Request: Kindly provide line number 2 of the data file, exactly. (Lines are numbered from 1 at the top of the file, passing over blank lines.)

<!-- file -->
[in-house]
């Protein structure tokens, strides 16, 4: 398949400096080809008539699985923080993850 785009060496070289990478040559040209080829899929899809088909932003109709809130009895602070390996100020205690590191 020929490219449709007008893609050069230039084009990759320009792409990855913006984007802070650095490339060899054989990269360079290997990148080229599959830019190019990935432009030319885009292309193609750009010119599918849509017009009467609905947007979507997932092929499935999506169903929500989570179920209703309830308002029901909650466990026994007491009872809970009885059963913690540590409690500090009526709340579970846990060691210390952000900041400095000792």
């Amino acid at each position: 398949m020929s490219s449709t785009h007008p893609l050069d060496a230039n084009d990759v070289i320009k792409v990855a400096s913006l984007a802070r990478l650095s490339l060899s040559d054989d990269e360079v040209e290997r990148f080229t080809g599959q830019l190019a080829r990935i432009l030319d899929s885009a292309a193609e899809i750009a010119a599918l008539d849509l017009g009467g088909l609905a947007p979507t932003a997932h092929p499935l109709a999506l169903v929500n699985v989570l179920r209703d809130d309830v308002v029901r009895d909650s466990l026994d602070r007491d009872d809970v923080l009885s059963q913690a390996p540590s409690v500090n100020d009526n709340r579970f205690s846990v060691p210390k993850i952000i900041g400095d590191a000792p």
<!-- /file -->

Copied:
């Protein structure tokens, strides 16, 4: 398949400096080809008539699985923080993850 785009060496070289990478040559040209080829899929899809088909932003109709809130009895602070390996100020205690590191 020929490219449709007008893609050069230039084009990759320009792409990855913006984007802070650095490339060899054989990269360079290997990148080229599959830019190019990935432009030319885009292309193609750009010119599918849509017009009467609905947007979507997932092929499935999506169903929500989570179920209703309830308002029901909650466990026994007491009872809970009885059963913690540590409690500090009526709340579970846990060691210390952000900041400095000792």